Today in London’s radical past: Chartists rally on Blackheath, 1846.

On 28th February 1846, a Chartist mass meeting, attended by around 700 people, was chaired by Mr Ellis, “an opulent tradesman of Deptford”, in the open air on Blackheath, then on the edge of southeast London.

A Chartist organisation was first formed in Greenwich in the 1830s. In the 1840s mass rallies on Blackheath were addressed by Fergus O’Connor and in the 1850s Chartist activities in the area were regularly reported in Deptford man George Harney’s Red Republican. In July 1842, Chartists held mass rallies on the heath, which 1000s attended.

Deptford was a very active centre of Chartism, and had been a radical centre for many years in fact. Partly this was fuelled by the large numbers of poor folk who lived here, and the high number of workers on the docks and in the shipyards, often venues of unionization and class struggles. There was a Chartist Hall in Union Street, now probably part of Creek Road… Chartists in Greenwich formed the Greenwich Workingmen’s Association in 1836. When Bronterre O’Brien came to open a Chartist Hall in Church Fields, Greenwich, the event suffered police interference but at last come to rest in the Globe Tavern.

Deptford Chartists started meeting in May 1841 and in the summer of that year they met together with the Greenwich group.

In 1847 Samuel Kydd, a shoemaker and speaker for O’Connor’s Chartist Land Company, appeared on the hustings at Greenwich as a Chartist candidate.

After some activity, in 1848, the Wat Tyler Brigade of the Chartist Movement again became active in Greenwich. Their ranks included a police informer called George Davis (he wasn’t innocent, ok?), whose evidence helped to convict black activist William Cuffay, who with others was nicked in August 1848, accused of plotting a Chartist uprising. Cuffay was transported to Tasmania.

Leading Chartist George Harney was born in Deptford in 181, the son of a sailor. Harney edited many Chartist Publications including The Red Republican in which the first English translation of The Communist Manifesto was published.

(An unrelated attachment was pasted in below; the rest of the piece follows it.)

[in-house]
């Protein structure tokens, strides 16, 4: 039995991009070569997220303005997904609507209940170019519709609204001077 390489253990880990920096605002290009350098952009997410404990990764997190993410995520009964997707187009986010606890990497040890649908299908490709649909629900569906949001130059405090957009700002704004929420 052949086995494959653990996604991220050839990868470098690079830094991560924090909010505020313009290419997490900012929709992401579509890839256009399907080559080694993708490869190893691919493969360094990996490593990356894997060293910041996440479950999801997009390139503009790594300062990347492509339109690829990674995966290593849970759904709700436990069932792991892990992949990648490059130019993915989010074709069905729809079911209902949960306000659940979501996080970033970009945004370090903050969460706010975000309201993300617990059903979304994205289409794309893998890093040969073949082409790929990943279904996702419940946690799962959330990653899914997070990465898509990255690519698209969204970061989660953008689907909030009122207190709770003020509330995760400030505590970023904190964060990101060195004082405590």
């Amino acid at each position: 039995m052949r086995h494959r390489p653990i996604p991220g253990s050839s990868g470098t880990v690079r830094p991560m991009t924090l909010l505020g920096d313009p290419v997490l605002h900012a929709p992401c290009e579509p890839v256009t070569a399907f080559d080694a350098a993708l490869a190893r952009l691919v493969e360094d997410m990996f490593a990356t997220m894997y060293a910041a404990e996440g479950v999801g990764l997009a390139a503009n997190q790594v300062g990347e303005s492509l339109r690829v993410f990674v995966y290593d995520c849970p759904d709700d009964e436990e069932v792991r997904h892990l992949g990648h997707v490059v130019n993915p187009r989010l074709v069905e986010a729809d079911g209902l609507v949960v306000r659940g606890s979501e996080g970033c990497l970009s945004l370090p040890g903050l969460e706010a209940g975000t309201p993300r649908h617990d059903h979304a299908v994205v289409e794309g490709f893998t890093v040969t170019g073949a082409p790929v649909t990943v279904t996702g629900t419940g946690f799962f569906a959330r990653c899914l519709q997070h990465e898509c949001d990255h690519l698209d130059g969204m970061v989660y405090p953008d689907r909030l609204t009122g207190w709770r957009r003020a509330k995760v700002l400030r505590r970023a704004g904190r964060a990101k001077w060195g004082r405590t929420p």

On 15th March 1848, Greenwich & Deptford Chartists held another mass rally on Blackheath: “No sooner did the placards announcing the meeting make their appearance, than the minions in power set to work to destroy the meeting if possible. Hundreds of special constables were sworn in, and the whole of the police from the neighbouring stations were ordered to attend on the day of the meeting likewise the mounted police from London.” Although the magistrates tried every means of intimidation, and the rain poured in torrents during the time of meeting, the people stood firm, and pledged themselves to stand by the Charter.

By 1850 the Chartists were meeting in the Earl Grey pub in Straitsmouth, Greenwich, on Wednesdays. This pub is now gone. Their secretary was A Cooper, a bookseller of Trafalgar Road, Greenwich and their treasurer A Floyd, a baker of Church Street, Deptford. The Greenwich delegate to the Chartist convention of 1851 was GWM Reynolds.

The Greenwich Chartists formed a joint organisation with the Irish Confederated Democrats.

Blackheath of course had many radical associations, especially to those aspiring for a greater say for working people in the affairs of the nation (or aspiring to even more… working class political power…) It was the host to the mass camp of the revolting peasants in 1381, where on June 13th that year, radical preacher John Ball preached to the assembled 1000s; “When Adam delved & Eve span, Where was then the gentleman?” Probably the earliest recorded egalitarian speech in English history.

In 1450: Jack Cade camps here with 1000s of Kentish rebel followers. From here they marched to attack the City of London.

In 1497, 1000s of Cornish rebels, incensed about a new tax brought in to pay for king Henry VII’s war on Scotland, marched on London, arriving at Blackheath on June 16th. They were defeated by the King’s army in a bloody battle (between Deptford Bridge & the heath). 200 are killed, the leaders including An Gof & Flamank, were executed. Many of the dead were buried on or around the heath.

In later centuries, Blackheath was defended from development by radical campaigners; and became a popular place for Suffragette open-air rallies. And as recently as August 2009, Climate Camp took over the heath for a week…

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An entry in the 2016 London Rebel History Calendar – check it out online

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